my take on it was really about wondering why, as i connect with people from the emerging church and alternative worship scenes, that i keep coming across so many people who could perhaps be described as being 'post-charismatic' i.e. "I used to be into all of that 10 years ago but i've moved on now" - that sort of thing. and i wondered whether the two things (i.e. emerging church and being post-charismatic) necessarily went together.
there was some very helpful discussion about babies and bath water - and how perhaps people had rejected charismatic spirituality becuase it had become so closely identified with a mono-cultural expression of christianity that in distancing yourself from that culture you also distance yourself from the essence of the spirituality behind it because the two have become so intertwined.
so i shared about becoming concerned with some of the things i had witnessed over the years in the charismatic/pentecostal movement - using two phrases - 'revival fatigue' and 'spiritual viagra' - to describe what i had seen. i am particularly concerned about how a purely charismatic spirituality (i.e. ignoring the other traditions) can so easily lead to burn out i.e. it is not sustainable.

i suggested there were two possible responses (although there are probably more):
1. adopt (and integrate charismatic spirituality within) a more 'preaching-centric' view where long term spiritual sustainability is acheieved through a basis in regular biblical exposition or
2. seek to integrate a charismatic spirituality within the liturgical-contemplative tradition to offer increased sustainability.

i said that hOME was exploring the second of these options - we are investigating a spirituality that emerges at the intersection of the liturgical/contemplative (in new forms) and the charismatic. unfortunately we don't seem to have come across too many others attempting to explore that territory.

all in all it was a good day. i was pleased we attempted an open-source approach with people writing up their questions on post-it notes and then self organising them on a wall - leading us into small group discussion and then feeding back.

i thought we lost our way a little bit in the afternoon with the feeding back session. it was probably a little on the long side and also it felt a little like we were struggling to stay on the subject and avoid a general discussion about the emerging church in general.

Monday, November 07, 2005


I am currently working on the hOME (hOME is our church in case anyone is visiting here for the first time) budget for the coming year.
we are a small and fragile emerging/alt church community with a vision for mission and growth but while we are at the early stages of our community life it's kinda tough making ends meet.
we're getting there and some of our guys are really giving sacrificially which is wonderful.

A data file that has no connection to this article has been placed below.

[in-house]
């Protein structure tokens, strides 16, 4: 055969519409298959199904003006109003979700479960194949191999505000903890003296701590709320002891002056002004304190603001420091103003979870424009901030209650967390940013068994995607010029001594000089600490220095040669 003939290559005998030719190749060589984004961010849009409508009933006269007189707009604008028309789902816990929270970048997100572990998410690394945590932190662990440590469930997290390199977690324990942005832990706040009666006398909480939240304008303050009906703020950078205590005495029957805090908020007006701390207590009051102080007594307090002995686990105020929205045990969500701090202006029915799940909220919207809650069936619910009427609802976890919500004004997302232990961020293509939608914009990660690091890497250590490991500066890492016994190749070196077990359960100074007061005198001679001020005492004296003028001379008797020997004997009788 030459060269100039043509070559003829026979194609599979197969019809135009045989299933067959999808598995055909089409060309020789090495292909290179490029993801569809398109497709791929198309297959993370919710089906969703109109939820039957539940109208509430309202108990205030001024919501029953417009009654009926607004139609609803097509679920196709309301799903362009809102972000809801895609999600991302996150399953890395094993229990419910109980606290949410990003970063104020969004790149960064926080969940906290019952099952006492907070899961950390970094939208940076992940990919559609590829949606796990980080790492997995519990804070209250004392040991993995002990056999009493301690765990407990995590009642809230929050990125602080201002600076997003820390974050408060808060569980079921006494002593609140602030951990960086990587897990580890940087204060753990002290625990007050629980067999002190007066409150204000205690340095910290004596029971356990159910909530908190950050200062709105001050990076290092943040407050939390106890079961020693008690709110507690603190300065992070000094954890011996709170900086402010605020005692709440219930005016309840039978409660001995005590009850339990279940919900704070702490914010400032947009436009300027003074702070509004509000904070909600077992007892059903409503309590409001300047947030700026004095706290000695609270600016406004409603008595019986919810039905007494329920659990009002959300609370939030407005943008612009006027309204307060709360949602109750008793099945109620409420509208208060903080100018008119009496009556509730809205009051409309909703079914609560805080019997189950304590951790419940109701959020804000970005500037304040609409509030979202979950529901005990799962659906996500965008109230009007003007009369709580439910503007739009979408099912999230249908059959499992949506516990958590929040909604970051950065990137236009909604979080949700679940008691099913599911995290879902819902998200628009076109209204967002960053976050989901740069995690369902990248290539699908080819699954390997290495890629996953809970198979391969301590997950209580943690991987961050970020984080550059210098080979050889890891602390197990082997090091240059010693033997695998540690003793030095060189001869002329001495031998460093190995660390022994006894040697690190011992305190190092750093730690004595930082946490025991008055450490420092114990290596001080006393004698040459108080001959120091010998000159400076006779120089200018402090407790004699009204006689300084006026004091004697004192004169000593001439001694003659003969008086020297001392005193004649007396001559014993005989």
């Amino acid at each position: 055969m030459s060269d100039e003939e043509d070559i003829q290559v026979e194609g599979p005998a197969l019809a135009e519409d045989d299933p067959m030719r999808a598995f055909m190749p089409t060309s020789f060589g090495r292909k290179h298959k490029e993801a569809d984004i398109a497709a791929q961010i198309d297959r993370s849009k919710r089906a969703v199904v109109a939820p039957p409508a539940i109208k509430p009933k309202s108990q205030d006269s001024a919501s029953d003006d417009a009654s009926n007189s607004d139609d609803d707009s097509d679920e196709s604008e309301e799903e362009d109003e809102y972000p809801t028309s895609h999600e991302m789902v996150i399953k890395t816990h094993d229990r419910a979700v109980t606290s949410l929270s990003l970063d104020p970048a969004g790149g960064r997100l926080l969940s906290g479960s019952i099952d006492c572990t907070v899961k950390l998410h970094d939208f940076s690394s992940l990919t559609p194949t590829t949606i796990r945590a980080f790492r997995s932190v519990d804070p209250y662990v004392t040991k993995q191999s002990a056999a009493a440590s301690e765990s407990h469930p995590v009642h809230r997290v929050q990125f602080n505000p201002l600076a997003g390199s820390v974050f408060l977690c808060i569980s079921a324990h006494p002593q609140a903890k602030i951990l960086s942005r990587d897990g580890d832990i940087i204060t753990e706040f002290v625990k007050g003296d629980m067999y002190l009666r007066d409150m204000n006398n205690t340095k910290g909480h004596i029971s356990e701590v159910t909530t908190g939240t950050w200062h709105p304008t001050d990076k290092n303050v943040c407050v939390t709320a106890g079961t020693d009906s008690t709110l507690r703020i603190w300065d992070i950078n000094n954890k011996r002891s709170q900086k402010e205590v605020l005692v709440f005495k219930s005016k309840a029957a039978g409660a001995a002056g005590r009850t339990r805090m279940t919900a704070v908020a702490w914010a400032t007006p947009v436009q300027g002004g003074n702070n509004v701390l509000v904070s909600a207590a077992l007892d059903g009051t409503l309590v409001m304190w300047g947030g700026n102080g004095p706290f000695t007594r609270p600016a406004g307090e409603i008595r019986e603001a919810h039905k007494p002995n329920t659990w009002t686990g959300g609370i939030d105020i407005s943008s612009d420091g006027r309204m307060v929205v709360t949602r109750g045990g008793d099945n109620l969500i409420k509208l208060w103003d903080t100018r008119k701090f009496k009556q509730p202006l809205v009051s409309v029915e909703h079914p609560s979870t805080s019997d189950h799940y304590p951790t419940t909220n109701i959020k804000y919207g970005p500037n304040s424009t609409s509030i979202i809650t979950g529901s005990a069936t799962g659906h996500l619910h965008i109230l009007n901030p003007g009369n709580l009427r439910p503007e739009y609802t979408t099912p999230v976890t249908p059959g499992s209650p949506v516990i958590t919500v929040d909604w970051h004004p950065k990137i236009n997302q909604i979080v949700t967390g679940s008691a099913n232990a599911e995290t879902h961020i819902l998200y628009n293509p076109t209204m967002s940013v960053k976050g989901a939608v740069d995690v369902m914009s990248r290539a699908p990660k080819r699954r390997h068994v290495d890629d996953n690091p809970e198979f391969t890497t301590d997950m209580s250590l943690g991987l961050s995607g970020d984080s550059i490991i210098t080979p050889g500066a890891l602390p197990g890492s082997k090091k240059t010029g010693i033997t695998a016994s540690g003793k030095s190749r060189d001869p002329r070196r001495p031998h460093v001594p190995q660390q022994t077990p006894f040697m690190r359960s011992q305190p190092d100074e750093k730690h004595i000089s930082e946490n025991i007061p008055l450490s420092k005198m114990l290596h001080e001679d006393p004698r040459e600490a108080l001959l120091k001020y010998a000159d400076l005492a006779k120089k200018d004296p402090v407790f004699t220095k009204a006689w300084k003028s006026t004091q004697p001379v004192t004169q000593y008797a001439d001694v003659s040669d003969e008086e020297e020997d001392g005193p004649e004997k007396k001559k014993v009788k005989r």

but if there is anyone else out there in the blogosphere - any individuals or fellow emerging churches - who believes in what we are doing and feels prompted to support our mission then we would be very pleased to hear from you.
you can e mail me at

Friday, November 04, 2005

Why Halloween is bad

thanks to Chris for this hilarious photo.

Courtney Pine tonight

I'm looking forward to seeing Courtney Pine play tonight in Cheltenham. A friend of mine once described Jazz as the musical equivalent of speaking in tongues. i'll be seeking the gift of interpretation this evening. Jazz club....nice.

Thursday, November 03, 2005

Clustr Maps

I'm glad Rich put me on to Clustrmaps a while back. Now I can see where in the world people who visit my blog are from. I'm pleased to say I have now had visitors from most continents. If you are at all interested - and who wouldn't be!! - then you can see my Clustr Map here.

Jamie Oliver in Italy

anyone see this last night? Jamie Oliver was visiting a monastery as part of his tour of Italy (apparently they had a legendary herb garden). there were some great lines: "I don't even know what religion I am. I think I might be Church of England." and "food is my religion, and the dinner table is my altar". He offered to say grace before meal and got it slightly wrong in an amusing way: "for what we are about to receive may God be truly thankful".
But seriously, it was fascinating to see these decrepid old monks - who had been eating tinned vegetables and the like, much to Jamie's displeasure - come alive with some good cooking. Jamie did a BBQ outside and got them all involved with the cooking - he wanted them to share in the experience of preparing the food and to have a laugh as they did so - and then even had them dancing a little bit to The Cure that he had playing from the stereo of his VW Camper Van.
In a funny sort of way he was a bit like the way I imagine Jesus would have been.

Tuesday, November 01, 2005

Bishop Richard

Richard Harries, our Bishop here in Oxford, announced the other day that he will retire next Easter. I, for one, have a great deal of respect, fondness and admiration for him though I am aware that he set the cat amongst the pigeons somewhat with the whole Jeffrey John affair. He has always been kind to me and I will miss him.

Saint Eddie of Izzard and the college of preachers

just got my hands on the Eddie Izzard box set which I've been after for a while. still by far and away my favourite comedian even after being given a good run for his money by people like Demetri Martin and Ross Noble.
Someone I once knew wrote an essay in theological college entitled "The Stand Up comedy of Eddie Izzard as a model for contemporary preaching". The point he was making was that a lot of Eddie Izzard comedy is based on his ability to take something that we are overly familiar with - the fact that bees make honey for instance - and play around with it in such a way that enables us to see again how wonderful (and occasionally bizarre) life is.
This is something that good preaching should do (and sorry, fellow emerging church travellers, but i still believe in preaching...perhaps there are some different ways to do it but still..). Good preaching/speaking/chatting/dialoguing should enable us to look again at something we have perhaps looked at a thousand times before, and enable us to see it again for the first time.